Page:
Column for 24 September, 2006
“Rebuke the beat among the reeds, the herd of bulls among the calves of the nations. Humbled, may it bring bars of silver. Scatter the nations who delight in war.”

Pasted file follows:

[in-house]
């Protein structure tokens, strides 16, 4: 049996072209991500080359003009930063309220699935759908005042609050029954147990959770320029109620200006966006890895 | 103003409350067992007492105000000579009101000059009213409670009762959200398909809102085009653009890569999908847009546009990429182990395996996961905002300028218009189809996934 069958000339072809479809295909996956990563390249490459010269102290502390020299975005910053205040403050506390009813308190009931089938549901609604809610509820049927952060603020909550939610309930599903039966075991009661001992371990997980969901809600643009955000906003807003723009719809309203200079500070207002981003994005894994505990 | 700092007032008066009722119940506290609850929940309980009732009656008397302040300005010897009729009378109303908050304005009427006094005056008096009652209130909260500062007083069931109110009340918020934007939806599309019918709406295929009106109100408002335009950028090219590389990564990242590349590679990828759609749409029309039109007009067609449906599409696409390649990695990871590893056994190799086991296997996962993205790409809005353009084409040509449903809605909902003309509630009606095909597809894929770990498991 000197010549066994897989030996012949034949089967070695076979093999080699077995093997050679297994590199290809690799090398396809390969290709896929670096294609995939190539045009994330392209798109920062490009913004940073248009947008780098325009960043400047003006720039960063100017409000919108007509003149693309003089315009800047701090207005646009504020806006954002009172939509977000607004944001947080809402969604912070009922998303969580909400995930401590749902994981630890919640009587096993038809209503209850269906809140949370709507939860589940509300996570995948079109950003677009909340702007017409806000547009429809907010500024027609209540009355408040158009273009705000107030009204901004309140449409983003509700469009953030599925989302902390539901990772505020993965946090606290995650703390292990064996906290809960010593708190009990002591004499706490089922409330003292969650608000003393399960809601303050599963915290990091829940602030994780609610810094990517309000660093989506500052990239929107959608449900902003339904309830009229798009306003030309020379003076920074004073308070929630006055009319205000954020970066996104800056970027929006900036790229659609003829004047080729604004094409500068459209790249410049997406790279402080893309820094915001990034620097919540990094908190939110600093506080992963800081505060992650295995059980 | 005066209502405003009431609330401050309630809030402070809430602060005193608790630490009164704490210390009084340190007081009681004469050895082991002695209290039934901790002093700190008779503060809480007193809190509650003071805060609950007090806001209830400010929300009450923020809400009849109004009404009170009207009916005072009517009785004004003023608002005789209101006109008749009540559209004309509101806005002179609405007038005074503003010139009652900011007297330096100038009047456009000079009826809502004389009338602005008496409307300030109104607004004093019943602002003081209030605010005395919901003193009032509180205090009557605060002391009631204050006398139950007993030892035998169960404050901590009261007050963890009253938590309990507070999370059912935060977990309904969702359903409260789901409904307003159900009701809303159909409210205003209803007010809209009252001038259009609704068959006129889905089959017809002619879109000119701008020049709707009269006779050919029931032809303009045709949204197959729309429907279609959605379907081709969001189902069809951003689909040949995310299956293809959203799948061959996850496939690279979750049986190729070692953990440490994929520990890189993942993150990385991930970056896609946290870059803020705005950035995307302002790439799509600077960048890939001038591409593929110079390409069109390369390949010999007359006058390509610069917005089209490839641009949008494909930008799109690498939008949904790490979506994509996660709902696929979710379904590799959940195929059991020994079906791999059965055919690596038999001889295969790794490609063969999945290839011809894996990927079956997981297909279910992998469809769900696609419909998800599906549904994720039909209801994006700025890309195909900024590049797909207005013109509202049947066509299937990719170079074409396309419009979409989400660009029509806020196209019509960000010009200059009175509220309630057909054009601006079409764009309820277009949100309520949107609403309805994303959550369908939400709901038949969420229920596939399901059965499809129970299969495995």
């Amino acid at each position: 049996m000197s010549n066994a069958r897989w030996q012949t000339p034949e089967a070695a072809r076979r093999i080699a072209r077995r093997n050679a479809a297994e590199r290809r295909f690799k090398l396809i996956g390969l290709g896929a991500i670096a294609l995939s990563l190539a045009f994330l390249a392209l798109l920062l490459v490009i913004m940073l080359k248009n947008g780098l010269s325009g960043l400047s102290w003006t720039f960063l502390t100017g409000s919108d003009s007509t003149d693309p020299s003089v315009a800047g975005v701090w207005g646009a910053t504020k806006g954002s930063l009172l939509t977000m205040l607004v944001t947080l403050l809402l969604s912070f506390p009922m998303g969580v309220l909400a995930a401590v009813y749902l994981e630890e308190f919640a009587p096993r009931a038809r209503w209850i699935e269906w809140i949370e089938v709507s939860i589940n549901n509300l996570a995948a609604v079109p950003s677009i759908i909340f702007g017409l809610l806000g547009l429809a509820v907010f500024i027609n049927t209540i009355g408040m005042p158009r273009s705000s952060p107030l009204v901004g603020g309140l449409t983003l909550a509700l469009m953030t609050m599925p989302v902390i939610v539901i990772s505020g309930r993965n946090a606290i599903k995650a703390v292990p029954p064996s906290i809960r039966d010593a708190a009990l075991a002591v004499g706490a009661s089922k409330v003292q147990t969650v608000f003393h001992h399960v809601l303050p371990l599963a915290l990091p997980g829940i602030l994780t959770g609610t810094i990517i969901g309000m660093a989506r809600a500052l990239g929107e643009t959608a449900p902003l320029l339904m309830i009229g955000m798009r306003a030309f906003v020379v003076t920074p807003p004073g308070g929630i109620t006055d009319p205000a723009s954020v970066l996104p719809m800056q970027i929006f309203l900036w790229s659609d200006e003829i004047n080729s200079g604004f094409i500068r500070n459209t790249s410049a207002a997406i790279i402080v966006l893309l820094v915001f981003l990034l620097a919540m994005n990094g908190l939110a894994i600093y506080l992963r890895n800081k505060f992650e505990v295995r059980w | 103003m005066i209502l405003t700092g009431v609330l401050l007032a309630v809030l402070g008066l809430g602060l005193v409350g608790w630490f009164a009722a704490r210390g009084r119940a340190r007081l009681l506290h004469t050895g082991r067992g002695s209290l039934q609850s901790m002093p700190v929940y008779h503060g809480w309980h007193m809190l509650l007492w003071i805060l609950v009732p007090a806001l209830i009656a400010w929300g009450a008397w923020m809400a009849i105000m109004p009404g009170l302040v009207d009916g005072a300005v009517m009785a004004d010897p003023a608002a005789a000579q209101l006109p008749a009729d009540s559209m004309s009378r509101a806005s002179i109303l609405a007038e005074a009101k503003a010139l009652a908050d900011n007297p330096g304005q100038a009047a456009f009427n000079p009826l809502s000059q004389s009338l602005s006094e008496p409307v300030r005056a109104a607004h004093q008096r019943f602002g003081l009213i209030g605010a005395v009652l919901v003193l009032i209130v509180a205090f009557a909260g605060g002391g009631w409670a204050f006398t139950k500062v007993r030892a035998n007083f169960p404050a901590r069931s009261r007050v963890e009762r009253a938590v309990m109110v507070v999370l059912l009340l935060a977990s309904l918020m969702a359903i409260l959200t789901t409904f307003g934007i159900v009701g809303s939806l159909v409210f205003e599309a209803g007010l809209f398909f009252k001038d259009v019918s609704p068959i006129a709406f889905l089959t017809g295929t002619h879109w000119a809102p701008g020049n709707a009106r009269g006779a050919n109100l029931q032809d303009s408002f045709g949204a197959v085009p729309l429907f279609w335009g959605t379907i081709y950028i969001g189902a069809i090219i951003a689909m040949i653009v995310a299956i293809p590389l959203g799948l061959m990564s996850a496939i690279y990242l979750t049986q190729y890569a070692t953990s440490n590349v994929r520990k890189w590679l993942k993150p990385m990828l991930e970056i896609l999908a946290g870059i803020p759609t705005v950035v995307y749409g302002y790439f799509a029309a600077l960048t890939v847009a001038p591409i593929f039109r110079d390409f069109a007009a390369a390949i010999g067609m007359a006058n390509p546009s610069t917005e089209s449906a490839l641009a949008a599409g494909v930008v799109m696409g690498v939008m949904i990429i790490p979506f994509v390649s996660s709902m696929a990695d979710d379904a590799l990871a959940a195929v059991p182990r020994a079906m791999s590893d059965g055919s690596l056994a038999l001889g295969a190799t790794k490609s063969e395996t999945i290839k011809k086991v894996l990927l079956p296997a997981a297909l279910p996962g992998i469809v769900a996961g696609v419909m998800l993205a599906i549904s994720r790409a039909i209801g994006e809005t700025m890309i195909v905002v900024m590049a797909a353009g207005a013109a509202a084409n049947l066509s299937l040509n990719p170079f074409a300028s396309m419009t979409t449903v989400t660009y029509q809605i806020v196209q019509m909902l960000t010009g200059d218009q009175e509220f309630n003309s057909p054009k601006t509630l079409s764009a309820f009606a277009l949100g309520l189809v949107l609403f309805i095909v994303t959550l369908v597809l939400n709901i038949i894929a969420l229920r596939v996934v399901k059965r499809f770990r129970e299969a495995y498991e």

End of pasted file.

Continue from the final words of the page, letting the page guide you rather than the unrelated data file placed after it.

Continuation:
Another September 11th has come and gone and the airwaves and the “tubes” of the “internets” are buzzing with reflections and recriminations on the “War on Terror,” which has now lasted longer than America’s war against fascism that President Bush continually refers to. Democrats attacked the President’s September 11 television address as “partisan” and “too political” because he talked about the war in Iraq, trying desperately to link it in a skeptical public mind with the “War on Terror.” This is overreaching; the President is a political leader—everything he does is political. Complaining that his speech was “political” because it reflected ideas Democrats don’t agree with is as asinine as when the Republicans used to complain about President Clinton taking Air Force One to events they deemed “political” (as though he was supposed to get there by bicycle). Expect Republicans in general and the President in particular to be even more outrageous in claiming that Democrats are “soft on terror’; the GOP has nothing else left to run on. But Bush made a couple of good points during his speech; first, he is right that the War on Terror is a war of ideology, specifically the ideology of secular democracy versus totalitarian religious dictatorship. It was a little ludicrous for the President to adopt “Islamic fascism,” a term invented in the Right-wing blogosphere, to describe the enemy, but then he couldn’t use a more accurate descriptor (like “religious fanatics who hate democracy”) without offending supporters like Pat Robertson, Jerry Falwell, and James Dobson, who are con-men making millions by pretending to be religious fanatics who hate democracy. Also, using “fascist” might be a cute way of getting back at Liberals who slap that label on just about anything, but its’ true definition, a political dictatorship advocating corporate rule and opposed to socialism, liberalism and democracy, cuts a little close to home. Second, Bush was correct in comparing the War on Terror to the Cold War, though not to World War II. During the Cold War, another ideological conflict, the two major powers never fought each other directly, for fear of mutual assured destruction by nuclear weapons. In the War on Terror, the major conflict is not state versus state because the Islamists don’t really have a state of their own (though some states, like Iran and Syria, support the movement). Unfortunately, without another country to defeat and occupy as the Allies did with Japan and Germany at the end of World War II, Bush is also likely correct when he says the War on Terror, like the Cold War, is a conflict for the long haul. Americans often have a hard time understanding the motivations of the Islamists; Conservatives like to imagine it’s just because they “hate democracy,” while Liberals try to reassure themselves that terrorism, like crime, is the result of poverty and poor education. They are both wrong. Islamists are opposed to Western secular capitalist culture in general, which they see as decadent, corrupt and immoral (something else they have in common with some of the more extreme political Christian evangelists in this country). Islamists want to destroy Israel and they oppose the United States for steadfastly defending the Jewish state since its creation in 1947. Some Islamists dream of recreating the Caliphate, a Muslim empire that once covered most of the Middle East, North Africa and Iran, with its headquarters in Baghdad. And while it’s true that many rank and file Islamist followers and sympathizers (the “Arab Street”) are poor and uninformed (mostly thanks to the deliberate policies of corrupt and dictatorial non-Islamist governments like Egypt), the London bombers and the 9-11 hijackers were well-educated young men from solid middle-class backgrounds. Osama bin Laden, whom Bush simultaneously compares to Hitler but dismisses as not all that important, comes from a very privileged background as the son of a wealthy Saudi Arabian family. So exporting Head Start and Midnight Basketball to the Middle East is not going to end the jihad. So then how do we “win” the War on Terror? For starters, we have to agree on what “victory” means. Does it mean the United States never gets attacked again? Short of transforming ourselves into a police state, that’s not a very realistic goal. Is “victory” creating democratic states in the Middle East? Again, not likely, at least not anytime soon, since the Islamists would almost certainly win free elections if they were held today in Egypt, Iraq, Saudi Arabia, Pakistan, Algeria and many other Muslim countries. It took us well over a century to develop a stable, secular democracy in this country, so how would do we expect people who have practically no experience with self-rule to do it overnight? Does “winning” mean we persuade people to abandon terrorism as a political and military tool? That seems the unlikeliest of them all. While I don’t pretend to have all the answers, I think that ultimately in order for us ever to see an end to the Islamists’ war against the West, two things will need to happen: one, America will have to free itself from its addiction to cheap oil that distorts our foreign policy and requires us to kowtow to corrupt bucolic old medieval thugs like the Saudi Royal Family; and two, there will, somehow, have to be an end to the Arab-Israeli conflict that allows fanatics like bin Laden to convince young men and women to blow themselves and innocent civilians to bits to advance the cause. If that happens, and the Arab world can see that the Palestinians are much better off in economic cooperation with Israel, then maybe Radical Islam will lose its appeal and democracy can transform Middle Eastern societies. It’s a long shot, obviously, but the alternatives, either retreating from the region or continuing the spectacular fiasco that is the Bush Doctrine of “imposing democracy,” can lead only to endless war.